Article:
10 ways to save money whilst backpacking through Australia

Australia is probably one of the most expensive travel-destinations to choose from for a backpacker on a budget. But I urge you not to let this put you off from visiting this truly beautiful country. 
I have been living in Australia for 7 months now & would like to share some of my money-saving tips that I've picked up along the way. 

1. Water Bottles
It is currently November here and into Spring but is still a lot warmer than back home in the UK  (well, in Melbourne im freezing when its low-20s).
 Australia can get seriously hot especially in the upcoming summer months so its very important to stay hydrated. Continuously buying drinks throughout the day will quickly add up and eat away at your hard-earned savings. I recommend buying yourself either a decent sports bottle that you can attach to your backpack or fit in your handbag - OR just buy a big bottle from Coles / Woolies and use that to keep refilling. You can refill throughout the day for FREE from a number of public water fountains located in towns and cities throughout Australia. If you get stuck finding a fountain, just kindly ask a barman :)

2. Food Shop
If you're heading out to Australia to do some travelling you may soon realise that you can't afford to eat out every meal of the day because your bank balance will dry up pretty quickly. 
Sucks I know!!
If your hotel / hostel provides a free breakfast - HAVE IT! Even if you have to set an alarm to get up to eat and then go back to bed for a couple hours, make sure you take advantage of that free meal! I always took a small day bag down to breakfast with me and snuck in a few pieces of extra fruit & snacks to keep me going between meals throughout the day and to stop me from buying any unnecessary snacks out.
 For your other meals if you can't afford to eat out all the time you're going to need to do a food shop. And there's no better place than Coles or Woolworths. Plan some meals that you can cook in bulk at your hostel (make sure they have the equipment you'll need, i.e no point buying microwave meals if theres no microwave!) and then do some shopping. Tupperwear is God so stock up!  If you make friends at your hostel its a good idea to chip in and all cook a meal together, costs less and great way to bond over food!  

3. Find Free Wi-Fi
Roaming charges are a bitch lets be real & no one wants to be caught with a hefty bill from posting 1 picture on Instagram, no matter how many likes it gets, that bill will not be worth it. 
& pre-paid sim plans aren't the best. 4GB of data to last me 28 days? Don't think so.
 You'll find that you're having to top up your phone more frequently than you'd like if you're an instawhore like me. 
Locations-vary but I found Perth & Sydney to be very good with free wifi spots. In Perth the entire city-centre has a free wifi service so you can spend a couple hours sat in a coffee shop in the shopping centre and just update everyone over WhatsApp on your travels, post all your pictures or search online for jobs if you need to.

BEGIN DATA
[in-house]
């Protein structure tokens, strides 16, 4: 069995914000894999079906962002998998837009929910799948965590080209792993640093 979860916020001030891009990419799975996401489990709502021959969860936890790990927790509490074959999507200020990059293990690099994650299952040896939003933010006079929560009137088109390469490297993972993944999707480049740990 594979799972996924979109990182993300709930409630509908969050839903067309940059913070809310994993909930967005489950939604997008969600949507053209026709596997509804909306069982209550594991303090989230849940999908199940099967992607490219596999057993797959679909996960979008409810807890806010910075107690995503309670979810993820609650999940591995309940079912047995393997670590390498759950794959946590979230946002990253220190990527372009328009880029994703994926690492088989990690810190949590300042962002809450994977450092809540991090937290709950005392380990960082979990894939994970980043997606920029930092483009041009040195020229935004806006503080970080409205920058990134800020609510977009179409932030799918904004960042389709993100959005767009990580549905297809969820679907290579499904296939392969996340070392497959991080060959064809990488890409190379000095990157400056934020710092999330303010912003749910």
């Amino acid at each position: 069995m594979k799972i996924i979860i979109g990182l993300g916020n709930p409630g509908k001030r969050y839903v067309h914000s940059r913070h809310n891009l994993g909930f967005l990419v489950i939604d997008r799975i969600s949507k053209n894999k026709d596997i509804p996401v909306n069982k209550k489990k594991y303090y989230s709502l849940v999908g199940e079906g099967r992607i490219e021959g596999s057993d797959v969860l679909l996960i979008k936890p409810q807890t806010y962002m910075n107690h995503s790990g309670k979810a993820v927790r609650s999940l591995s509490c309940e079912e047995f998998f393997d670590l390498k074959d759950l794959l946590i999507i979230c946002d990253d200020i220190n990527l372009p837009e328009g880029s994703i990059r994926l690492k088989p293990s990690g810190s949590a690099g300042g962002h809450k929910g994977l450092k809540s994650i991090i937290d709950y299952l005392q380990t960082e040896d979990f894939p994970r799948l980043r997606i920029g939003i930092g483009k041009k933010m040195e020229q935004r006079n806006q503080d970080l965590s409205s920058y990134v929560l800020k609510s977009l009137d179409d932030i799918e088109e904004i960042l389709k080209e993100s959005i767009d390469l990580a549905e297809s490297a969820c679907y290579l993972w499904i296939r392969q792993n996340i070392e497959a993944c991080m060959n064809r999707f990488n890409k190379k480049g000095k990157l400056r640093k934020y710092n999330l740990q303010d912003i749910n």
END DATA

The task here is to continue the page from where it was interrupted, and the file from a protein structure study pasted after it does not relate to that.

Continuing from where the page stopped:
Sydney has numerous wifi spots in Westfield & Myer shopping centres in the CBD.  If you're really struggling and desperate for some Wifi - go to McDonalds.  And if you're lucky and you are staying in a hostel / hotel that provides free wifi take advantage of that. But at the end of the day its really not the end of the world if you go a day or 2 without having access to the internet, just make sure you've got some calltime on your phone incase you need to get hold of family back home to let them know what you've been up to. 

4. Shared Dorms & AirBnB
One of the biggest things a backpackers budget will go on is accommodation. Like food, you can't avoid having somewhere to stay. Hostel prices vary from city to city in Australia but it all adds up. It is often cheaper to opt into a shared dorm (the more sharing the cheaper) at hostels. Its also a great and easy way to make friends if you're automatically thrown into a room with 7 other people! 
Australia is well set-up for travelers and those on a budgets so you can find pretty decent hostels for all budgets in all the major cities. 
Booking.com is my favourite website to book my accommodation and shows the best prices when comparing rooms. YHA hostels are becoming some of my favourites since being here and offer discount prices if you become a member (or do what i do and collect a stamp everytime you stay in a YHA to earn yourself a membership for FREE). 
OR you can go down the AirBnB route - this has saved me & my friends in Melbourne. During peak season or events (Melbourne Cup) prices go up like crazy! You're looking at 50-70$ a night in the CBD, so its often alot cheaper to look on airbnb for a place. We got an ENTIRE house for 6 of us for $100 each for a week - cheap as chips! 

5. Venture off the Beaten Track
It may seem pretty obvious but you will usually find that hotels, restaurants & bars that are located centrally or in a convenient place are going to have the highest prices. Before eating-out at every high street restaurant, do a little research before blowing all your dolla. 
I have found so many nice cafes or restaurants outside of the city centre & busy tourist areas for half the price. Also when booking your hotel, even if it is an extra 5-10 minute walk out of the way from everything you want to see, you'll thank yourself for those extra minutes exercise in the future.